31 Negative Eating Habits Skipping meals (i.e. breakfast the most important meal of the day). Eating too much junk food Not eating enough fruits and vegetables Eating while watching the television Late night snacking Eating oversized portions
32 Healthy Eating Habits Goal Setting Choose lean meats and other good sources of protein, such as fish, eggs, beans, and nuts Choose whole-grain breads and cereals Choose healthy school lunches, or pack a lunch at home. Remember that you are in control of what you eat!
33 The Digestive System
34 This process, called digestion, allows your body to get the nutrients and energy it needs from the food you eat.
35 See You in the Stomach.. Your stomach, which is attached to the end of the esophagus, is a stretchy sack shaped like the letter J. It has three important jobs: 1. to store the food you've eaten 2. to break down the food into a liquidy mixture 3. to slowly empty that liquidy mixture into the small intestine
36 Saliva forms in the mouth prior to eating (by smelling, seeing or thinking about food) Saliva begins to break down chemicals in the food. Teeth chew food (mechanical digestion) Tongue pushes bolus (mashed up food) toward the back of the throat and into the opening of the esophagus, the second part of the digestive tract.
37 The esophagus moves food from the back of your throat to your stomach. Trachea (windpipe) is also at the back of the throat A special flap called the epiglottis flops down over the opening of your trachea to make sure the food enters the esophagus and not the windpipe.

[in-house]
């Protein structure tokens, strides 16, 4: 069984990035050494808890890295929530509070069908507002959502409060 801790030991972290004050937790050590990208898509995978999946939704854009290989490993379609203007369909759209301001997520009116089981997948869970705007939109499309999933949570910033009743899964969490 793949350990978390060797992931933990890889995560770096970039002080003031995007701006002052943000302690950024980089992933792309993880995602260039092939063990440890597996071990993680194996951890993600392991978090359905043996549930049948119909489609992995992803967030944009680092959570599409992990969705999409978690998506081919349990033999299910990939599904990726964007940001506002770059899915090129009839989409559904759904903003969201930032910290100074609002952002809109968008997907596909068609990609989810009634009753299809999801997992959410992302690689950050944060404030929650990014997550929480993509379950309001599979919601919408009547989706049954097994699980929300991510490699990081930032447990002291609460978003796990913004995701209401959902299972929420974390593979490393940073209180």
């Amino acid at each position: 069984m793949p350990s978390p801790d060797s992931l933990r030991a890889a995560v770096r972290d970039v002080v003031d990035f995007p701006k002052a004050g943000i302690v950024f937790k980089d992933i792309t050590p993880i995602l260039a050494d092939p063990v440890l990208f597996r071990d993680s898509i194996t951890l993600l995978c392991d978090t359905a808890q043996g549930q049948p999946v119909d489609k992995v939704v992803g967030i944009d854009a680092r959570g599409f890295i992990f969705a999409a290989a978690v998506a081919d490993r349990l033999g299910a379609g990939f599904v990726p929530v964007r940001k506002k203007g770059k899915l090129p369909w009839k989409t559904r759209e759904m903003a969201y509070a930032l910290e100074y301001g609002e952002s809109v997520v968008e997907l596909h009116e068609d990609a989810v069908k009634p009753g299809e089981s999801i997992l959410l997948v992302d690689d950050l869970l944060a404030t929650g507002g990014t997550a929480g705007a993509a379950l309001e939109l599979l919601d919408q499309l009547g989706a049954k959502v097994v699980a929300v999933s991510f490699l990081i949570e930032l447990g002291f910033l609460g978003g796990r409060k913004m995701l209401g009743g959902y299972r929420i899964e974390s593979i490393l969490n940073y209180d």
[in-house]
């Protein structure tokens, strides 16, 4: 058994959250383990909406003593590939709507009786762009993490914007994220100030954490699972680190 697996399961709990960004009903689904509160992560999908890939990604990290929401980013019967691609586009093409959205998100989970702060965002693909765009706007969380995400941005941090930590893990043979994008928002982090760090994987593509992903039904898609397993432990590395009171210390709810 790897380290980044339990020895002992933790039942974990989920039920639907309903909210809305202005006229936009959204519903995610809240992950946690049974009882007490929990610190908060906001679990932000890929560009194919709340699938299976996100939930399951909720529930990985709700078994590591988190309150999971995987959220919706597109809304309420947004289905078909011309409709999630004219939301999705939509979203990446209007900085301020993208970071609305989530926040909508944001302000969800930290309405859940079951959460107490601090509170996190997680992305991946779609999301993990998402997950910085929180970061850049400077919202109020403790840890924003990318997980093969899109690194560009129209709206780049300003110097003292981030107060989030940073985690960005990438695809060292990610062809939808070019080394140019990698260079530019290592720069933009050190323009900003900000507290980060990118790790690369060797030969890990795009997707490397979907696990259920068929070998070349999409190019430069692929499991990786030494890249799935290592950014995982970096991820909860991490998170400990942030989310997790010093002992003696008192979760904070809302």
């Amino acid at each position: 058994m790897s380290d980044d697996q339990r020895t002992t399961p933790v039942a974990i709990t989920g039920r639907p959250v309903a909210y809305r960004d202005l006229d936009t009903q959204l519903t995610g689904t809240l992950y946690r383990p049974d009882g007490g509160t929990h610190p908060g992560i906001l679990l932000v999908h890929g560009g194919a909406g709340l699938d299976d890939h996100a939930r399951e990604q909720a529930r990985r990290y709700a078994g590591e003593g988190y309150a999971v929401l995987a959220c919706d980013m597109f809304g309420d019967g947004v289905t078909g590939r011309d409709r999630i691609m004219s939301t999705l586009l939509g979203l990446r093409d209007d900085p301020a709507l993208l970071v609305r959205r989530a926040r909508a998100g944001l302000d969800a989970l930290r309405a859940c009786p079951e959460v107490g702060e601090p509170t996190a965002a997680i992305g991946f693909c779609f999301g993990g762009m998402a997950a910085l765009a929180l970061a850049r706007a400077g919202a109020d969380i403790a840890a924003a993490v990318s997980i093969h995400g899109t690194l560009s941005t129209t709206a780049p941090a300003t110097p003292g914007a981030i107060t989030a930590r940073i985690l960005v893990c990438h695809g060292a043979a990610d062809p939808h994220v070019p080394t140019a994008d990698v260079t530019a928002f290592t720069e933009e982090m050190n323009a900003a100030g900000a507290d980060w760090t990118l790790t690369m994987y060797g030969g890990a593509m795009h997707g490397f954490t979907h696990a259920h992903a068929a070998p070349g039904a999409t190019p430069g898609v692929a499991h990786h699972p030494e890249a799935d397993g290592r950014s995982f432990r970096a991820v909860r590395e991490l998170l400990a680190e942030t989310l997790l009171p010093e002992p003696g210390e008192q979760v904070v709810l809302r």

38 to store the food you've eaten to break down the food into a liquidy mixture to slowly empty that liquidy mixture into the small intestine
39 22 feet long breaks down the food mixture even more so your body can absorb all the vitamins, minerals, protein carbohydrates, and fats.
40 These 3 organs send different juices to the first part of the small intestine. These juices help to digest food and allow the body to absorb nutrients. 1. The pancreas makes juices that help the body digest fats and protein. 2. A juice from the liver called bile helps to absorb fats into the bloodstream. 3. And the gallbladder stores bile until the body needs it.
41 Food may spend as long as 4 hours in the small intestine and will become a very thin, watery mixture.nutrients Next stop for these nutrients: the liver. And the leftover part of the food that your body can't use goes on to the large intestine.
42 The Liver The nutrient-rich blood comes directly to the liver for processing. The liver filters out harmful substances or wastes, turning some of the waste into more bile. The liver helps figure out how many nutrients will go to the rest of the body, and how many will stay behind in storage. For example, the liver stores certain vitamins and a type of sugar your body uses for energy.
43 Large Intestine At 3 or 4 inches around, the large intestine is fatter than the small intestine and it's almost the last stop on the digestive tract. The waste enters the last part of the large intestine- the colon. It is here the body gets its last chance to absorb the water and some minerals into the blood. From here, the body pushes the remaining waste to the rectum and out of the body
44 You can help your digestive system by drinking water and eating a healthy diet that includes foods rich in fiber. High-fiber foods, like fruits, vegetables, and whole grains, make it easier for the waste to pass through your system. The digestive system is an important part of your body. Without it, you couldn't get the nutrients you need to grow properly and stay healthy.